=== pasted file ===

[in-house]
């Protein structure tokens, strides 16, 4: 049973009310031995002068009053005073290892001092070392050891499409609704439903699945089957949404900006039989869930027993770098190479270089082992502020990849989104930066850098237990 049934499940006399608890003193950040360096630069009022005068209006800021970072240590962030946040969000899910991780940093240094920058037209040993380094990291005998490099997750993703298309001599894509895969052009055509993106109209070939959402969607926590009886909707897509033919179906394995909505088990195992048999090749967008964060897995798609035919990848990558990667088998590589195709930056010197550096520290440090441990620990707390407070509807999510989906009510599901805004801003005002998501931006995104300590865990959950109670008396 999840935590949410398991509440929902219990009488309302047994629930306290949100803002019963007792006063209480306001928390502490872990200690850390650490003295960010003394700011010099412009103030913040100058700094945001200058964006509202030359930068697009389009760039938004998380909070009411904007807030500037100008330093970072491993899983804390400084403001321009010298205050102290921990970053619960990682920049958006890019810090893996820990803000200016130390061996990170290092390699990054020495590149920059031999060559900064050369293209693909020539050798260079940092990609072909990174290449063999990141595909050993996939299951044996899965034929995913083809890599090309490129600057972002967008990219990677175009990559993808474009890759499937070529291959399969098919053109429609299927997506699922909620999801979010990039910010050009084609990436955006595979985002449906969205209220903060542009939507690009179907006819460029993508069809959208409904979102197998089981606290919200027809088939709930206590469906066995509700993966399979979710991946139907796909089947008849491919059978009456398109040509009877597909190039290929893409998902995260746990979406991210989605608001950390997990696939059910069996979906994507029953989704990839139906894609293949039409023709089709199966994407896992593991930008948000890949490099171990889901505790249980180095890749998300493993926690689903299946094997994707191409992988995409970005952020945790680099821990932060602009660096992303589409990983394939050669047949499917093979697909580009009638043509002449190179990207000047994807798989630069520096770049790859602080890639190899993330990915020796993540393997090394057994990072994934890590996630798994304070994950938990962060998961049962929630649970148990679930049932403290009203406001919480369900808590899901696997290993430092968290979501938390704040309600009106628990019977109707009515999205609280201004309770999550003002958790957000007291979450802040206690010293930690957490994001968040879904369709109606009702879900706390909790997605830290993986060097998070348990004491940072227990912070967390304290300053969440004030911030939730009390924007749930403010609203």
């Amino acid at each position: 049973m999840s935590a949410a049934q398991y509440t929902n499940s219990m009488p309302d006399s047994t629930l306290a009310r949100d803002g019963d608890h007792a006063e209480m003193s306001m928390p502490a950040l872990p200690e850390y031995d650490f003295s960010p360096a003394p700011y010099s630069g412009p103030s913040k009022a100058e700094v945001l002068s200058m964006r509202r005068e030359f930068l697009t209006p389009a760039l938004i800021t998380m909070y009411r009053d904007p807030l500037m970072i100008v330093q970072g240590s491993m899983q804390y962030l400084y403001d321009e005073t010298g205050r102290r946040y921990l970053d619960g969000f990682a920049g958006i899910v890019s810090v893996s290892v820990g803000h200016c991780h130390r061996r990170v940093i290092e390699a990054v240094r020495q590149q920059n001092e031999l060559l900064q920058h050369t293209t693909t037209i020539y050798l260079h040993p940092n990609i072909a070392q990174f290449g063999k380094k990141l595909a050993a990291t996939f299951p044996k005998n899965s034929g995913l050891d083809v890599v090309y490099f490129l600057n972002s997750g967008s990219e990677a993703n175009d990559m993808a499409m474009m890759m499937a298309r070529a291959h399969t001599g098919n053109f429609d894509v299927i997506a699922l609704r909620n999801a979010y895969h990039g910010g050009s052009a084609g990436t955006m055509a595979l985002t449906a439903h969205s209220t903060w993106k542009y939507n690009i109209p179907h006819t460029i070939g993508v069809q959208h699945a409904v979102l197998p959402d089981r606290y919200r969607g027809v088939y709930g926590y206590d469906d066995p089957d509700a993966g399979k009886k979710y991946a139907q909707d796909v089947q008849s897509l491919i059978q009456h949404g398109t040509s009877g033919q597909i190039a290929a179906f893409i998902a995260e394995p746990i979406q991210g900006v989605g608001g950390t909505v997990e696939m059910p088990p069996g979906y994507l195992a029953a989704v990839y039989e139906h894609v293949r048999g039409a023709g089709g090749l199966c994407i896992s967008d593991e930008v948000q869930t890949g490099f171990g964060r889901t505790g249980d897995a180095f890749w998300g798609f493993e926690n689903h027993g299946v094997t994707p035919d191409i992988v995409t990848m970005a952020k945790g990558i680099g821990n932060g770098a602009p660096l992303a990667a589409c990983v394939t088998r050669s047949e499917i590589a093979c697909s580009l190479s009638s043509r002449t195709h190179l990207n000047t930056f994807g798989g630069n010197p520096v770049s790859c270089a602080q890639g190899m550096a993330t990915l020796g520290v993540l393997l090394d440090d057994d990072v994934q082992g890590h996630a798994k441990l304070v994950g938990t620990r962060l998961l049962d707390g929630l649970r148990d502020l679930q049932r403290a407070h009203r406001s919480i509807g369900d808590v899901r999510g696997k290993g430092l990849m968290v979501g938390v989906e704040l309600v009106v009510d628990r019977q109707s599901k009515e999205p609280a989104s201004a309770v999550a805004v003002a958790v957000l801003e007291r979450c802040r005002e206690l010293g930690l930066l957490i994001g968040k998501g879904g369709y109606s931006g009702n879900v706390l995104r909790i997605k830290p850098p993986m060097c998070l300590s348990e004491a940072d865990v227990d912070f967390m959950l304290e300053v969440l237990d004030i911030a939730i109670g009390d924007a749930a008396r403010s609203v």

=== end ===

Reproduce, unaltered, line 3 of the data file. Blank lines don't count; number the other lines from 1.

């Amino acid at each position: 049973m999840s935590a949410a049934q398991y509440t929902n499940s219990m009488p309302d006399s047994t629930l306290a009310r949100d803002g019963d608890h007792a006063e209480m003193s306001m928390p502490a950040l872990p200690e850390y031995d650490f003295s960010p360096a003394p700011y010099s630069g412009p103030s913040k009022a100058e700094v945001l002068s200058m964006r509202r005068e030359f930068l697009t209006p389009a760039l938004i800021t998380m909070y009411r009053d904007p807030l500037m970072i100008v330093q970072g240590s491993m899983q804390y962030l400084y403001d321009e005073t010298g205050r102290r946040y921990l970053d619960g969000f990682a920049g958006i899910v890019s810090v893996s290892v820990g803000h200016c991780h130390r061996r990170v940093i290092e390699a990054v240094r020495q590149q920059n001092e031999l060559l900064q920058h050369t293209t693909t037209i020539y050798l260079h040993p940092n990609i072909a070392q990174f290449g063999k380094k990141l595909a050993a990291t996939f299951p044996k005998n899965s034929g995913l050891d083809v890599v090309y490099f490129l600057n972002s997750g967008s990219e990677a993703n175009d990559m993808a499409m474009m890759m499937a298309r070529a291959h399969t001599g098919n053109f429609d894509v299927i997506a699922l609704r909620n999801a979010y895969h990039g910010g050009s052009a084609g990436t955006m055509a595979l985002t449906a439903h969205s209220t903060w993106k542009y939507n690009i109209p179907h006819t460029i070939g993508v069809q959208h699945a409904v979102l197998p959402d089981r606290y919200r969607g027809v088939y709930g926590y206590d469906d066995p089957d509700a993966g399979k009886k979710y991946a139907q909707d796909v089947q008849s897509l491919i059978q009456h949404g398109t040509s009877g033919q597909i190039a290929a179906f893409i998902a995260e394995p746990i979406q991210g900006v989605g608001g950390t909505v997990e696939m059910p088990p069996g979906y994507l195992a029953a989704v990839y039989e139906h894609v293949r048999g039409a023709g089709g090749l199966c994407i896992s967008d593991e930008v948000q869930t890949g490099f171990g964060r889901t505790g249980d897995a180095f890749w998300g798609f493993e926690n689903h027993g299946v094997t994707p035919d191409i992988v995409t990848m970005a952020k945790g990558i680099g821990n932060g770098a602009p660096l992303a990667a589409c990983v394939t088998r050669s047949e499917i590589a093979c697909s580009l190479s009638s043509r002449t195709h190179l990207n000047t930056f994807g798989g630069n010197p520096v770049s790859c270089a602080q890639g190899m550096a993330t990915l020796g520290v993540l393997l090394d440090d057994d990072v994934q082992g890590h996630a798994k441990l304070v994950g938990t620990r962060l998961l049962d707390g929630l649970r148990d502020l679930q049932r403290a407070h009203r406001s919480i509807g369900d808590v899901r999510g696997k290993g430092l990849m968290v979501g938390v989906e704040l309600v009106v009510d628990r019977q109707s599901k009515e999205p609280a989104s201004a309770v999550a805004v003002a958790v957000l801003e007291r979450c802040r005002e206690l010293g930690l930066l957490i994001g968040k998501g879904g369709y109606s931006g009702n879900v706390l995104r909790i997605k830290p850098p993986m060097c998070l300590s348990e004491a940072d865990v227990d912070f967390m959950l304290e300053v969440l237990d004030i911030a939730i109670g009390d924007a749930a008396r403010s609203v």